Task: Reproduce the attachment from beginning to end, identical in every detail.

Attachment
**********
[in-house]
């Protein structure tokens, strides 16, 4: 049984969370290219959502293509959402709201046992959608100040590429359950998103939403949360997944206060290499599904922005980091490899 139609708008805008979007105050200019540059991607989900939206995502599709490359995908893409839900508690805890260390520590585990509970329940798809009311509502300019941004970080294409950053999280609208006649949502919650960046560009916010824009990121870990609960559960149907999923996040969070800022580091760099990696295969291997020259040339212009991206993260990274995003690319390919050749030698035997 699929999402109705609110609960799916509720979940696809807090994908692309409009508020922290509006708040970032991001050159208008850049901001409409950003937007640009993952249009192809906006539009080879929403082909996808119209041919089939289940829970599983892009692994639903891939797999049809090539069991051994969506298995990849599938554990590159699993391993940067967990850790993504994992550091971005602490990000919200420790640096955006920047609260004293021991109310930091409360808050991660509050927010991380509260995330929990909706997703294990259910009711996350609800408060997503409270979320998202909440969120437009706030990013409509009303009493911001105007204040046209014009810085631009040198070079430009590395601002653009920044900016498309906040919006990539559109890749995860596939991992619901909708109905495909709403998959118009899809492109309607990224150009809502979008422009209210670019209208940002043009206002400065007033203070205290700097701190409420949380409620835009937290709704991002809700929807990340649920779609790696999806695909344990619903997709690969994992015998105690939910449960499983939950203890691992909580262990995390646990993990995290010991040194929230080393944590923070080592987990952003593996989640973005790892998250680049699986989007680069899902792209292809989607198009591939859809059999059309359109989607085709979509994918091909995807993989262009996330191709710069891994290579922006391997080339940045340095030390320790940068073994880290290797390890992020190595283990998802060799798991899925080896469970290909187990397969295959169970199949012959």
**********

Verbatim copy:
[in-house]
């Protein structure tokens, strides 16, 4: 049984969370290219959502293509959402709201046992959608100040590429359950998103939403949360997944206060290499599904922005980091490899 139609708008805008979007105050200019540059991607989900939206995502599709490359995908893409839900508690805890260390520590585990509970329940798809009311509502300019941004970080294409950053999280609208006649949502919650960046560009916010824009990121870990609960559960149907999923996040969070800022580091760099990696295969291997020259040339212009991206993260990274995003690319390919050749030698035997 699929999402109705609110609960799916509720979940696809807090994908692309409009508020922290509006708040970032991001050159208008850049901001409409950003937007640009993952249009192809906006539009080879929403082909996808119209041919089939289940829970599983892009692994639903891939797999049809090539069991051994969506298995990849599938554990590159699993391993940067967990850790993504994992550091971005602490990000919200420790640096955006920047609260004293021991109310930091409360808050991660509050927010991380509260995330929990909706997703294990259910009711996350609800408060997503409270979320998202909440969120437009706030990013409509009303009493911001105007204040046209014009810085631009040198070079430009590395601002653009920044900016498309906040919006990539559109890749995860596939991992619901909708109905495909709403998959118009899809492109309607990224150009809502979008422009209210670019209208940002043009206002400065007033203070205290700097701190409420949380409620835009937290709704991002809700929807990340649920779609790696999806695909344990619903997709690969994992015998105690939910449960499983939950203890691992909580262990995390646990993990995290010991040194929230080393944590923070080592987990952003593996989640973005790892998250680049699986989007680069899902792209292809989607198009591939859809059999059309359109989607085709979509994918091909995807993989262009996330191709710069891994290579922006391997080339940045340095030390320790940068073994880290290797390890992020190595283990998802060799798991899925080896469970290909187990397969295959169970199949012959």